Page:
There are millions of adults in the U.S. who don't have credit scores, but that doesn't mean that they don't deserve access to borrowing money. And several large banks, including JPMorgan Chase (JPM 0.91%), plan to do something about it. In this Fool Live video clip, recorded on May 17, Fool.com contributor Matt Frankel, CFP, and Industry Focus host Jason Moser discuss how and why big banks are rolling out credit cards for consumers who traditionally may not qualify for them. 

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Jason Moser: Well, speaking of overhauls in the credit industry, there's another interesting headline that came out here recently. Some of the biggest banks out there, JPMorgan Chase, Wells Fargo (WFC 1.59%), US Bancorp (USB 1.80%), and more are looking at new ways to get consumers credit even though those consumers may not necessarily have credit score to help guide that decision and to guide limits and rates. These banks are looking at using other financial data to do that. Now, I think this is something we talked about on the show a number of months back when we saw that FICA was going to be revamping in the way they calculate their scores. We're looking at new ways credit was going to be offered. But this really does seem like these banks are very interested in leveraging a lot of the data that they already have in order to be able to make well-informed decisions. Honestly, to me, I mean, this makes a lot of sense. I mean, if you're going on data that you already have, if you're going on history, in theory, these banks should have a lot of relevant data that should help them make well-informed decisions. I mean, I don't know. I think this is one more way at least to help get people started that didn't exist before. I remember a time ago when I worked at the bank, I remember folks coming in and the only way they could even remotely have a chance at establishing a credit score was to get something like a secured credit card. Like you'd have to put down $250 or $500 deposit to get your credit card essentially secured loan. Folks like that, I mean, you didn't have $250 or $500 just to drop at a whim. I don't know. To me, this does seem like it has a lot of promise if it's executed.

Matt Frankel: For sure. The one you are referring to is called the UltraFICO Score.

Moser: Yeah.

Frankel: To be fair, that was a flop. We learned that not only did very few lenders ever pick that up, no banks have embraced the UltraFICO model. It didn't really work out the way the FICO people had planned it. Having said that, a lot of Americans think that every adult in the US has a credit score. I mean, I think I thought that until I became a financial planner. To get a credit score, you have to have at least one reporting account within the past six months to your credit file.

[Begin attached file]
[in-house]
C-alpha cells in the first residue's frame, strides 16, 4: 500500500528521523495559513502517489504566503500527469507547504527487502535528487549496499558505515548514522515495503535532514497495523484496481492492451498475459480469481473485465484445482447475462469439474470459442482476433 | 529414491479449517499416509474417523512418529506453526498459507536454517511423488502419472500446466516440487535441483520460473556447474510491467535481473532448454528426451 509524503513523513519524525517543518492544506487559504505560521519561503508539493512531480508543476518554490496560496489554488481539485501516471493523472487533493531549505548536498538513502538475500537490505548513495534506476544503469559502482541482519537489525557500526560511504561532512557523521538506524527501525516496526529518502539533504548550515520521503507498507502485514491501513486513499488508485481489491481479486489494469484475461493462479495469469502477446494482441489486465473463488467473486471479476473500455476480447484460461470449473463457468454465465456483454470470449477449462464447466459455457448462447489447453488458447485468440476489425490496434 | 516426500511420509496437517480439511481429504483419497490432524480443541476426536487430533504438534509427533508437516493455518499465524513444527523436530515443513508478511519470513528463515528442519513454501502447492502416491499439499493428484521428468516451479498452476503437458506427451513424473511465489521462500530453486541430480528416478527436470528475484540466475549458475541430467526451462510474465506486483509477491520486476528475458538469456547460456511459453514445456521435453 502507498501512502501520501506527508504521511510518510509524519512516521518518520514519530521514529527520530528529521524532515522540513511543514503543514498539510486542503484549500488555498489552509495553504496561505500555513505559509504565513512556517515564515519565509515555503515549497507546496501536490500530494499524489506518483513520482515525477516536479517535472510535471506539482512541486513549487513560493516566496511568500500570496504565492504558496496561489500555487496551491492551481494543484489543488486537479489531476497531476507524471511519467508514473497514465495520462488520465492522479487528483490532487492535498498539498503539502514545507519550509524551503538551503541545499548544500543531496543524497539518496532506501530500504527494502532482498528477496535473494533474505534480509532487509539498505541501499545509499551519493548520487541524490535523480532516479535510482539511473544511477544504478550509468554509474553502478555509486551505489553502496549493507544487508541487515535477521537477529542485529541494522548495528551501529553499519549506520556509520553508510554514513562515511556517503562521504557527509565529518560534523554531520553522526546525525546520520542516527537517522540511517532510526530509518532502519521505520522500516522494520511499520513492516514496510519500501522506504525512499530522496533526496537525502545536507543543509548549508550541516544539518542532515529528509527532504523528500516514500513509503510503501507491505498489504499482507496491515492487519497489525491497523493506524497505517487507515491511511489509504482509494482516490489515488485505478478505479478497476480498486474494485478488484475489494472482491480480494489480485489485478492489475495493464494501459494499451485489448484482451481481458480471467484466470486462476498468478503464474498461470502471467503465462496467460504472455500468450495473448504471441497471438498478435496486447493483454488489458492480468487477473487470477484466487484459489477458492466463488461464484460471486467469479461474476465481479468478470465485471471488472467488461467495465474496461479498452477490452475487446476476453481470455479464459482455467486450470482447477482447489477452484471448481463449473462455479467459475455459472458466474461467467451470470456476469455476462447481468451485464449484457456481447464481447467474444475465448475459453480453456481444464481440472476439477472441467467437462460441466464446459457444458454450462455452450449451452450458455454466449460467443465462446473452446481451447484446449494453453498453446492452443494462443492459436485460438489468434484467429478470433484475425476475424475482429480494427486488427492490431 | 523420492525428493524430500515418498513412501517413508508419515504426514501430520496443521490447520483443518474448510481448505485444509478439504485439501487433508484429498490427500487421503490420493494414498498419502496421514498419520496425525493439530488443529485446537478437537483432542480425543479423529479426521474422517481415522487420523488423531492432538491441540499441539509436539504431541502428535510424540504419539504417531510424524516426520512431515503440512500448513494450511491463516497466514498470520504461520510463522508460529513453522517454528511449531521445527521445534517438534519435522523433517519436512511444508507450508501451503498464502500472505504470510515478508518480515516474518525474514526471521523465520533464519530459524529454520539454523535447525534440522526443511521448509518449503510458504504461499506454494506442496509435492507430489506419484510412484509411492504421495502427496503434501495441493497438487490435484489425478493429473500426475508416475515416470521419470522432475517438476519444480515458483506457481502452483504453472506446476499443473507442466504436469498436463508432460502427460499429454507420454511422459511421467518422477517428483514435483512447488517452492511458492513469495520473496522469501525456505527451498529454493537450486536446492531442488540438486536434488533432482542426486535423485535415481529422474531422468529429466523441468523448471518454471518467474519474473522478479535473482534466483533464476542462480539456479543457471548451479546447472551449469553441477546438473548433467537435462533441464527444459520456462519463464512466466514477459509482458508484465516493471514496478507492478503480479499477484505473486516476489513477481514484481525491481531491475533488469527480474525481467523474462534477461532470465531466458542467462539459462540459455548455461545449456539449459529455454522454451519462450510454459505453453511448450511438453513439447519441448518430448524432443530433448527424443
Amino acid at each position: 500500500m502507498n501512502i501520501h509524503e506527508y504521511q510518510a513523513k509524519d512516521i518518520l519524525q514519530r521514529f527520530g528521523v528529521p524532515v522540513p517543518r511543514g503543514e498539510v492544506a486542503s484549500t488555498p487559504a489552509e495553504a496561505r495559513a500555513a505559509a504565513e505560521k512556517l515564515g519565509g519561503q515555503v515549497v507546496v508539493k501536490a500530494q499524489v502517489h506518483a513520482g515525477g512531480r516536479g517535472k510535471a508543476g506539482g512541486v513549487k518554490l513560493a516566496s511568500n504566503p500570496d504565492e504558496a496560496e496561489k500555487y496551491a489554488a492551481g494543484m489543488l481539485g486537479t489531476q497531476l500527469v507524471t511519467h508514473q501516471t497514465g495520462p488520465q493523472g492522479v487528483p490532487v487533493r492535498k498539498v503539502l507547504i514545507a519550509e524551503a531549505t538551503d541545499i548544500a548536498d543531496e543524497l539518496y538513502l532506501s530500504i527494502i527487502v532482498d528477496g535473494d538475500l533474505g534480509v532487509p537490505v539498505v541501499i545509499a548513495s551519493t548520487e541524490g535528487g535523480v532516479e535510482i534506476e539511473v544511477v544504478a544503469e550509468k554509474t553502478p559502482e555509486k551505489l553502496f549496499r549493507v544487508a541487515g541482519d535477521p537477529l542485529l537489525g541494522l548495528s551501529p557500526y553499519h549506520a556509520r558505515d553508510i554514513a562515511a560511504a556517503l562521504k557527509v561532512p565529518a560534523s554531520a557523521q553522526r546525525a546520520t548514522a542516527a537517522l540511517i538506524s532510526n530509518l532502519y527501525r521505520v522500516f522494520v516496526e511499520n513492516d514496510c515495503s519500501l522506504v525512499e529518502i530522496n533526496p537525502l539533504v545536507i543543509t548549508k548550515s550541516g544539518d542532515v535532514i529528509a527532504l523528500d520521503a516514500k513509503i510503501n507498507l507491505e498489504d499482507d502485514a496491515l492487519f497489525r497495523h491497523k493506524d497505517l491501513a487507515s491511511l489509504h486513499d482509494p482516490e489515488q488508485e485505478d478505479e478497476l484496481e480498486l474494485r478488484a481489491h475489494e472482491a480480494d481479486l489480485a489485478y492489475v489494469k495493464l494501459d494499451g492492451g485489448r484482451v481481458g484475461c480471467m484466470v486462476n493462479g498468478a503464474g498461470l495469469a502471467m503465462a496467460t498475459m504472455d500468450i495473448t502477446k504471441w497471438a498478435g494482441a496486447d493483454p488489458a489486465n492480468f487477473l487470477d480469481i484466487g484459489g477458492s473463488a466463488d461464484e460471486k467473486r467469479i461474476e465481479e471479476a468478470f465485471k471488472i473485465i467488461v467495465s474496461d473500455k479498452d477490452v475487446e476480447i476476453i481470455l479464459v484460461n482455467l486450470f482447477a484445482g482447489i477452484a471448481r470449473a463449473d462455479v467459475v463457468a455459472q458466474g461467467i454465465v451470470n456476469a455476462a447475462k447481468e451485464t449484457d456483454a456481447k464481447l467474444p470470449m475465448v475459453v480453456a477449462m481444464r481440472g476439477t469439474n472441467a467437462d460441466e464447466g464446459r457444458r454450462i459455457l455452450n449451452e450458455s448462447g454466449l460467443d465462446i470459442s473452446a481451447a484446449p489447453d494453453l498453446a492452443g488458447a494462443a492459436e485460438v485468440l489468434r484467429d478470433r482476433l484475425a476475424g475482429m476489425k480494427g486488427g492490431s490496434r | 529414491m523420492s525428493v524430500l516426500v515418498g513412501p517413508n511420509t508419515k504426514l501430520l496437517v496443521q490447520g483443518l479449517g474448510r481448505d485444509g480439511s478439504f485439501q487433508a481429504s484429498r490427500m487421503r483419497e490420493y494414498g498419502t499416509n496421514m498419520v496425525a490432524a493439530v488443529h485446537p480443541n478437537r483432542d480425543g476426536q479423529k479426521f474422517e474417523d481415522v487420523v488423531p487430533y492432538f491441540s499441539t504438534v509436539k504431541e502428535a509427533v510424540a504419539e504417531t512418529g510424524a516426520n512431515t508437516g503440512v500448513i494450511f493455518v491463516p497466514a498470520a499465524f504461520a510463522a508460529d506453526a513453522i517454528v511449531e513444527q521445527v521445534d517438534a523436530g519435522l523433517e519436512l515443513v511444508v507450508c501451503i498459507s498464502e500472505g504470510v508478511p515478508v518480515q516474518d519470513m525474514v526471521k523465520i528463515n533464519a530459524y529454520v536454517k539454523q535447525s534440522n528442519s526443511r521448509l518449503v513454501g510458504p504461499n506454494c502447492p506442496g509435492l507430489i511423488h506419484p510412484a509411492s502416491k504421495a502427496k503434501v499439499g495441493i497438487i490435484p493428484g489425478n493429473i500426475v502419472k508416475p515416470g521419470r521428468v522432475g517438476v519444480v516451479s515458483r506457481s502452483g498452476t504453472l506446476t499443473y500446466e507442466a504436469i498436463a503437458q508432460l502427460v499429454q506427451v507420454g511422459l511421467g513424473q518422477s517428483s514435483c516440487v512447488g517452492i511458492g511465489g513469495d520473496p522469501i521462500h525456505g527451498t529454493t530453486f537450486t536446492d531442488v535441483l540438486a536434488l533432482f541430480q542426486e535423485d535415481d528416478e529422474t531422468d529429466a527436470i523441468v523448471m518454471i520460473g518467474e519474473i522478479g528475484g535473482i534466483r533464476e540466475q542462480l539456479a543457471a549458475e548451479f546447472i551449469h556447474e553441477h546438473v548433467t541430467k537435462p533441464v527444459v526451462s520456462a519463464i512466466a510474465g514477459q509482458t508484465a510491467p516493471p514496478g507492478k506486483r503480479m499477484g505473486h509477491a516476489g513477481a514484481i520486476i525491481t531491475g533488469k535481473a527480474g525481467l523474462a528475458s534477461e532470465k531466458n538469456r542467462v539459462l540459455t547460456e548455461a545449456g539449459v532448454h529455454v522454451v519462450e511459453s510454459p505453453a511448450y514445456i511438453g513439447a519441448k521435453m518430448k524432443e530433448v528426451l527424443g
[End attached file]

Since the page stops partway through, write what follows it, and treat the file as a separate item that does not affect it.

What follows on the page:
Moser: Yeah.

Frankel: You know how many people don't have that?

Moser: I mean, I don't know the number but I would venture to say it's probably a good half the population.

Frankel: Fifty-three million adults.

Moser: Well, that's not far off.

Frankel: That's a lot.

Moser: Yeah.

Frankel: That 53 million disproportionately includes minorities. That's a big part of why the government is really backing this plan to try to level the playing field a little bit. As you mentioned, a bunch of banks have signed onto this plan, JPMorgan, Wells Fargo, etc. You want to reach consumers that don't have traditional borrowing opportunities based on credit scoring because if you don't have a credit history, a lot of lenders won't talk to you, unfortunately. Right now, it's considering things like consumers' savings accounts and balance history and overdraft history, a record of responsible behavior. This could eventually include things like rent payments, utilities. They're trying to partner with a lot of different sources to come up with an alternate credit model, kind of what FICO was trying to do a few years ago but really wasn't able to get traction on. If they could do that, I mean, you have to walk through tight line between that really effectively becoming a credit score and excluding people.

Moser: Yeah.

Frankel: Because in most cases, you need credit to get an apartment to have a rental history, for example. I mean, I needed to have my credit run when we established electric service here. I'm sure you guys did too.

Moser: Yeah.

Frankel: You want to be able to get as much data to really give an accurate picture as possible without the unintended consequence of excluding even more people because they don't have those things. But no, this is obviously a good thing. Democratizing the financial system is what we've been talking about with all these fintech disruptors on here. You want to bring inclusivity into the financial system. Anything that does that, I'm all in favor of.